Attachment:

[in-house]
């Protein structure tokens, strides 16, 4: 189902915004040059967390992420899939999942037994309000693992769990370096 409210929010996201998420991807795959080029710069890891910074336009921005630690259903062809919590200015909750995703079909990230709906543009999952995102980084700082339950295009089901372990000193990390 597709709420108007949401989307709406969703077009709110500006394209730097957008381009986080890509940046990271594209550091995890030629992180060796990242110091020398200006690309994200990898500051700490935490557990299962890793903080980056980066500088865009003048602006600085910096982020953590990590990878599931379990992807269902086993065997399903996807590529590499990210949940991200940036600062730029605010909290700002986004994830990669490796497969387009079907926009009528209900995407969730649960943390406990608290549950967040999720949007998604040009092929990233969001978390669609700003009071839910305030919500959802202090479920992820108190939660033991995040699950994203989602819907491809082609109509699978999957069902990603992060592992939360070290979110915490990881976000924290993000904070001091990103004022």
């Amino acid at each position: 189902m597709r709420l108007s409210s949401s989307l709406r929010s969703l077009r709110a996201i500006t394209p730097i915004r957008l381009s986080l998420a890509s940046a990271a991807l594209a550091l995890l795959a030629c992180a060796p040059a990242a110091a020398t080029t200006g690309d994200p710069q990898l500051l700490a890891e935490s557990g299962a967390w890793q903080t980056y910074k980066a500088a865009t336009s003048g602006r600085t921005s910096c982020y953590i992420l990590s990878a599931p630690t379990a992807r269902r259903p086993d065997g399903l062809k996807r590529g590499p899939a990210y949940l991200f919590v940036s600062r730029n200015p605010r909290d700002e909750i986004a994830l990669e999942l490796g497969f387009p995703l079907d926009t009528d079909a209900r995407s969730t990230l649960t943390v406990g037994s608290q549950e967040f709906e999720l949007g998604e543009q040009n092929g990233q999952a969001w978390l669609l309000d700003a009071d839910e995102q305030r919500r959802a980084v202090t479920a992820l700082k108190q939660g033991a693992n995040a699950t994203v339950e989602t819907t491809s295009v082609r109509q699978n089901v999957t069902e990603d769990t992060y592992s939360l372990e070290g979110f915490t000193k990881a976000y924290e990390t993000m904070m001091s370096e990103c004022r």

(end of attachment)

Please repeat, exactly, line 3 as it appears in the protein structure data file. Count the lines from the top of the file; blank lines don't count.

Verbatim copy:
């Amino acid at each position: 189902m597709r709420l108007s409210s949401s989307l709406r929010s969703l077009r709110a996201i500006t394209p730097i915004r957008l381009s986080l998420a890509s940046a990271a991807l594209a550091l995890l795959a030629c992180a060796p040059a990242a110091a020398t080029t200006g690309d994200p710069q990898l500051l700490a890891e935490s557990g299962a967390w890793q903080t980056y910074k980066a500088a865009t336009s003048g602006r600085t921005s910096c982020y953590i992420l990590s990878a599931p630690t379990a992807r269902r259903p086993d065997g399903l062809k996807r590529g590499p899939a990210y949940l991200f919590v940036s600062r730029n200015p605010r909290d700002e909750i986004a994830l990669e999942l490796g497969f387009p995703l079907d926009t009528d079909a209900r995407s969730t990230l649960t943390v406990g037994s608290q549950e967040f709906e999720l949007g998604e543009q040009n092929g990233q999952a969001w978390l669609l309000d700003a009071d839910e995102q305030r919500r959802a980084v202090t479920a992820l700082k108190q939660g033991a693992n995040a699950t994203v339950e989602t819907t491809s295009v082609r109509q699978n089901v999957t069902e990603d769990t992060y592992s939360l372990e070290g979110f915490t000193k990881a976000y924290e990390t993000m904070m001091s370096e990103c004022r």